Vaadin 7 finally arrives (with GWT in tow)
After an extended 16 months of development, the seventh version of Java web framework Vaadin has been released.
After 16 months of development, the team behind Java web
framework Vaadin have
unveiled the seventh version of their rich web application platform
at the Jfokus conference.
The library allows Java developers to write web applications purely by writing Java (or any JVM language) on the server side, with the framework automatically creating UIs on the browser side.
Originally planned for release at JavaOne and Devoxx, the first major Vaadin release since 2009 has been dogged by delays.
Amongst 65 new features, the biggest fundamental change comes with the integration of Google Web Toolkit into Vaadin, thanks to the company’s prominent role within the GWT Steering group. CEO and creator of Vaadin, Joonas Lehtinen says the inclusion of GWT has two implications for the framework, ridding it of any “extra dependencies” and adding a “really powerful client-side” model.
“Where the power lies is that you don’t have to go through these layers if you don’t really want to,” adds Lehtinen. “Most of the time you can keep on the highest abstraction level, you don’t have to touch these underlying layers if you don’t want or need to.”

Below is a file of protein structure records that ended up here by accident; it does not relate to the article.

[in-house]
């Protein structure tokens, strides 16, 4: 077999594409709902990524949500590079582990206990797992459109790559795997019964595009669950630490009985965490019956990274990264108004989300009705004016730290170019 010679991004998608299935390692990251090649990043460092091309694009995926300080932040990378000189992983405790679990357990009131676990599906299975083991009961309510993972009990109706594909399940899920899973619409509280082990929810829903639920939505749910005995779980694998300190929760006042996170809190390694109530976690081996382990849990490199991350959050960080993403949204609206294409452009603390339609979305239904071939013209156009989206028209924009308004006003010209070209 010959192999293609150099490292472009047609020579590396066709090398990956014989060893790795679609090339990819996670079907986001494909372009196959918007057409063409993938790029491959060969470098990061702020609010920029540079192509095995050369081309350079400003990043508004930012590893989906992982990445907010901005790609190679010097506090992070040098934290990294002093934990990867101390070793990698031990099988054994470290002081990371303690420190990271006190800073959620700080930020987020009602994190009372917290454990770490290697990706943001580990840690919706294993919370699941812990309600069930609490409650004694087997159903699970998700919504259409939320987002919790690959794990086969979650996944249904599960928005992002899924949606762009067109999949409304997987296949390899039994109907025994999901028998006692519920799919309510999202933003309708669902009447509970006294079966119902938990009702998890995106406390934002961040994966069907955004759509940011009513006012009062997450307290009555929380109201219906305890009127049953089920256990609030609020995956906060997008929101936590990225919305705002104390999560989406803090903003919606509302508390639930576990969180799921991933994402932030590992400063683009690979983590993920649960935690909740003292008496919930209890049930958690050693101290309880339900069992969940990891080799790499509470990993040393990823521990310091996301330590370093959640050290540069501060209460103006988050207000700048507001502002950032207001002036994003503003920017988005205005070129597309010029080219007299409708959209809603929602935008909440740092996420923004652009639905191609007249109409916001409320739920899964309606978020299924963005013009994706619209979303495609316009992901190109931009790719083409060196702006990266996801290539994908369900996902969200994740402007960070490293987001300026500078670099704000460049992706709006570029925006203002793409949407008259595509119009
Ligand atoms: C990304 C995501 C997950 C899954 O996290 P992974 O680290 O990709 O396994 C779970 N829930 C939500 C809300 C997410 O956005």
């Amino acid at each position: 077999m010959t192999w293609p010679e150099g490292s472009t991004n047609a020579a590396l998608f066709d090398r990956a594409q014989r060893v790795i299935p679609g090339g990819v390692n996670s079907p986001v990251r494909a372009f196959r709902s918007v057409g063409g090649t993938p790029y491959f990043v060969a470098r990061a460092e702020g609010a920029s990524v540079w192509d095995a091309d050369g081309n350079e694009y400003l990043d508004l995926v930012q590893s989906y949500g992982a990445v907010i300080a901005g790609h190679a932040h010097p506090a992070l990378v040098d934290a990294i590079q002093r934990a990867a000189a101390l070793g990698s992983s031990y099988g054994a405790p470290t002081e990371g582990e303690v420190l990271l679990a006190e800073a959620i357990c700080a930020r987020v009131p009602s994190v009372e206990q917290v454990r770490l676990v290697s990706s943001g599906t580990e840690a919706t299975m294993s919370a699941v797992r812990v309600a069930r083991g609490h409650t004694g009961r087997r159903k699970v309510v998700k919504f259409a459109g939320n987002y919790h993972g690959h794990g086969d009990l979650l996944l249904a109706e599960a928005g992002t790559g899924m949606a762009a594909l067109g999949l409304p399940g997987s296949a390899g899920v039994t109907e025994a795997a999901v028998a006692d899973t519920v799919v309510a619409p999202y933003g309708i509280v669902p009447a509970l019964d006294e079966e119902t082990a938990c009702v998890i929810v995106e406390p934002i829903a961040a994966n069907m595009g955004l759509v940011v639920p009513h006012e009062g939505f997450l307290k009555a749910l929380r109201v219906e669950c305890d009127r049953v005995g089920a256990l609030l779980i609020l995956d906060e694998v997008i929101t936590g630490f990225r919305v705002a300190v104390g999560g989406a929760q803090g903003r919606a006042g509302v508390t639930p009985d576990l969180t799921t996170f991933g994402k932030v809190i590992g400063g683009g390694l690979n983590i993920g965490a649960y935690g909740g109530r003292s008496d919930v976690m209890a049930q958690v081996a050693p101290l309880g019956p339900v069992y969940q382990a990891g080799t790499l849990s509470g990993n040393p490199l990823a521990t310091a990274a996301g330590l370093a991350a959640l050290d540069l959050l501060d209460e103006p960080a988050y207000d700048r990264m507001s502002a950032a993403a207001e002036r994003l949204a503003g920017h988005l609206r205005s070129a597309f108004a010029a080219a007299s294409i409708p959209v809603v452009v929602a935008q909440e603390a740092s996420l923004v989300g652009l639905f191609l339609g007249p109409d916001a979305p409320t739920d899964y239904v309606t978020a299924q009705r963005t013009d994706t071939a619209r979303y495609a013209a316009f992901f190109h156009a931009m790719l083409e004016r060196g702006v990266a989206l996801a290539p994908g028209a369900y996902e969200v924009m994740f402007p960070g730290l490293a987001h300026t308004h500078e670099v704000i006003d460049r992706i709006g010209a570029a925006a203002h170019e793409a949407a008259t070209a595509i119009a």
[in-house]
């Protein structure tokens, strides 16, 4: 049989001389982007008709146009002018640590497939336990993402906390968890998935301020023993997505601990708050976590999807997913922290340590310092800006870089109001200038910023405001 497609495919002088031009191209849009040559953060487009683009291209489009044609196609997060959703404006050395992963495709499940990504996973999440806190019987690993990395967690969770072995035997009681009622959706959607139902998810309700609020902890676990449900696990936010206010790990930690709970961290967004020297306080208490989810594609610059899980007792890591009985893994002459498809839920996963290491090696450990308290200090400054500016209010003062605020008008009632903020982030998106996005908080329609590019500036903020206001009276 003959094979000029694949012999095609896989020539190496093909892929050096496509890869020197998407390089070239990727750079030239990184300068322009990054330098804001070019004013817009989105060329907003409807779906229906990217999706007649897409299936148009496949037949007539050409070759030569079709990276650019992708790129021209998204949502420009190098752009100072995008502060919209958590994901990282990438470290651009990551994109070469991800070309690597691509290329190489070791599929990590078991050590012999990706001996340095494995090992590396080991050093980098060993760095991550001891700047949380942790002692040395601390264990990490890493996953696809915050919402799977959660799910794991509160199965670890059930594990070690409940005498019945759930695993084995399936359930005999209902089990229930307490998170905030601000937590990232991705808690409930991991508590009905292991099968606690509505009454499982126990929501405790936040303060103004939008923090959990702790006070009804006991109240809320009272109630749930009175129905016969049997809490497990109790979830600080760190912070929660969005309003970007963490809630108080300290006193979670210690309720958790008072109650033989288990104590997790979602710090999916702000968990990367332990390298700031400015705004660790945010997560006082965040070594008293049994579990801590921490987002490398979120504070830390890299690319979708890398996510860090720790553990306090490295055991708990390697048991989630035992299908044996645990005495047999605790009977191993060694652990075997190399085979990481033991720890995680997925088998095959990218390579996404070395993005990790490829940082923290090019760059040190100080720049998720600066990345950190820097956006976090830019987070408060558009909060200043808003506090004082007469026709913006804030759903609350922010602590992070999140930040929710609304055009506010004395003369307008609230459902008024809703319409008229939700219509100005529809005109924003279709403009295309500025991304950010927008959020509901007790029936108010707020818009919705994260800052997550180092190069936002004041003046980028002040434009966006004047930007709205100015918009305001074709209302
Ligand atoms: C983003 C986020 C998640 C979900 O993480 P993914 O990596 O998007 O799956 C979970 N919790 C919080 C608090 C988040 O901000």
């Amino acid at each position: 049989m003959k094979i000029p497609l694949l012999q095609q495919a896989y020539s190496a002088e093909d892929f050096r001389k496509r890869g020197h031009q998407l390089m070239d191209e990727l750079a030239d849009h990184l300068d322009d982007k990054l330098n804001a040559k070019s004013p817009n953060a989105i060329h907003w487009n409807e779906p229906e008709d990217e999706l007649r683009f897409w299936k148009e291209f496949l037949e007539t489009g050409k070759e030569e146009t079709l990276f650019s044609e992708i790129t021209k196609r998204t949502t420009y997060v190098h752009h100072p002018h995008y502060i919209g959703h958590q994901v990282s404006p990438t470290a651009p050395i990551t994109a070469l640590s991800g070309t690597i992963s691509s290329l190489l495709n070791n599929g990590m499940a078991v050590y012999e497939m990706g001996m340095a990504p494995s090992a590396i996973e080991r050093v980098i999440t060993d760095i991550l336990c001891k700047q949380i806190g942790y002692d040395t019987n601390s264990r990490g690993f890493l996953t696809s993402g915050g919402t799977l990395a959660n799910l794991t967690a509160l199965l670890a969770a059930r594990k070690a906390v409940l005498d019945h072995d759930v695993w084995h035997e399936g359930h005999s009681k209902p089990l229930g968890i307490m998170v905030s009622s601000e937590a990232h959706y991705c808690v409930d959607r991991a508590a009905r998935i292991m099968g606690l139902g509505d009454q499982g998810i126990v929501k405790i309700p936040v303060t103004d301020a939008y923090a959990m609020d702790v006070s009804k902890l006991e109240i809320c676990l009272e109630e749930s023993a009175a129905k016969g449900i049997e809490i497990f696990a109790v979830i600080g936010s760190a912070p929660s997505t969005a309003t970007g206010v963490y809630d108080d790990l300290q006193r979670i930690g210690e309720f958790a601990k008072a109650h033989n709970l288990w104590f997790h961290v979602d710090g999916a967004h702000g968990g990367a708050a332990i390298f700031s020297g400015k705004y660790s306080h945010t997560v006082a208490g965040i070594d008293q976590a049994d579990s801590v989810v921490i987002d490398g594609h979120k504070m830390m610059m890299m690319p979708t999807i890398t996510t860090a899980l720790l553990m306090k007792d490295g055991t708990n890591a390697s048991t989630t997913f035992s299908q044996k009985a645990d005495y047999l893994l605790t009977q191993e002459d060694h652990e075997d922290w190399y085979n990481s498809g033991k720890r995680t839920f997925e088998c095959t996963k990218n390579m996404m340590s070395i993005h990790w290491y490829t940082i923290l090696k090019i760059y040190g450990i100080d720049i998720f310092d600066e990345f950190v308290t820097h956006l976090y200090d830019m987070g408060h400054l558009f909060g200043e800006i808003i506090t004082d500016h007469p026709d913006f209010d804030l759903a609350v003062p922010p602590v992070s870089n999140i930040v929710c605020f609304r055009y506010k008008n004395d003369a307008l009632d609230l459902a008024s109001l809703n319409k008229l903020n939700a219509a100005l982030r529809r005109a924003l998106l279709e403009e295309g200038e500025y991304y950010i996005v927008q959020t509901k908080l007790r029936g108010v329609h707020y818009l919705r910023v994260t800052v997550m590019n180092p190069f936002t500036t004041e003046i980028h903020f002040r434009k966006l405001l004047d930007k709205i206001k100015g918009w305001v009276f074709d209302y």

Rather than downplay their involvement in GWT since Google opened up the technology, Vaadin have chosen to embrace the platform despite the two being in competition previously. In December, the Steering Committee published The Future of GWT Report, finding that there was still a strong internal enterprise use for GWT.
“It’s used by huge projects with huge budgets,” says Lehtinen. “These projects aren’t going away, [the report] cemented our view that we should be investing in GWT and building our business more and more on top of GWT.”
With so much riding on GWT, it would be easy to overlook Vaadin 7’s other features. Vaadin’s community will be pleased to see several new extensions and components in the Add-on Directory, as well as a “renewed communication layer” forging stronger links between the client and server side. With eight Vaadin 6 minor updates, the team also thought it was the perfect time to provide “a spring clean-up”.
Lehtinen was open when questioned about Vaadin 7’s delays, explaining that the core development team had bitten off more than they could chew.
“We ended up kind of building too long a list for ourselves. We projected that it would a take year’s development to implement those features, and we really failed in that,” the CEO admitted, adding that many features had been pushed to 7.1.
Despite the setbacks, Vaadin 7 on the face of it appears to be a fresh start for the Java web framework, realising the need to regenerate their stack to embrace the changing enterprise world.
Further details on the landmark Vaadin release can be found in Lehtinen’s blogpost. A full list of features can be found here.